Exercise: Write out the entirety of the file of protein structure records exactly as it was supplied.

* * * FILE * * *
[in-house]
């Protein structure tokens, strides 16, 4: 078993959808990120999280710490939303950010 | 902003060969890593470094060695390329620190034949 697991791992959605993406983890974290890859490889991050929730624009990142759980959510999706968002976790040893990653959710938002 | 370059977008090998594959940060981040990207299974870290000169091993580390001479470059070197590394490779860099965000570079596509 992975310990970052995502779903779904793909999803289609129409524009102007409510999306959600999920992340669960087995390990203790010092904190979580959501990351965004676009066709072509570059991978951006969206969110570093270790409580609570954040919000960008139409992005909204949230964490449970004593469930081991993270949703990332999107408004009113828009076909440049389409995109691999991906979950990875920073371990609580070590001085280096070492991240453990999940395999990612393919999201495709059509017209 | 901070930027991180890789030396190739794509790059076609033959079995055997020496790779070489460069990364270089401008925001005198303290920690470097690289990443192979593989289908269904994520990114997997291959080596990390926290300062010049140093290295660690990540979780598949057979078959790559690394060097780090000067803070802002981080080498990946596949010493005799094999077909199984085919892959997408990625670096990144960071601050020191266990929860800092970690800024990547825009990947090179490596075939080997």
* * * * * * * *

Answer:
[in-house]
């Protein structure tokens, strides 16, 4: 078993959808990120999280710490939303950010 | 902003060969890593470094060695390329620190034949 697991791992959605993406983890974290890859490889991050929730624009990142759980959510999706968002976790040893990653959710938002 | 370059977008090998594959940060981040990207299974870290000169091993580390001479470059070197590394490779860099965000570079596509 992975310990970052995502779903779904793909999803289609129409524009102007409510999306959600999920992340669960087995390990203790010092904190979580959501990351965004676009066709072509570059991978951006969206969110570093270790409580609570954040919000960008139409992005909204949230964490449970004593469930081991993270949703990332999107408004009113828009076909440049389409995109691999991906979950990875920073371990609580070590001085280096070492991240453990999940395999990612393919999201495709059509017209 | 901070930027991180890789030396190739794509790059076609033959079995055997020496790779070489460069990364270089401008925001005198303290920690470097690289990443192979593989289908269904994520990114997997291959080596990390926290300062010049140093290295660690990540979780598949057979078959790559690394060097780090000067803070802002981080080498990946596949010493005799094999077909199984085919892959997408990625670096990144960071601050020191266990929860800092970690800024990547825009990947090179490596075939080997």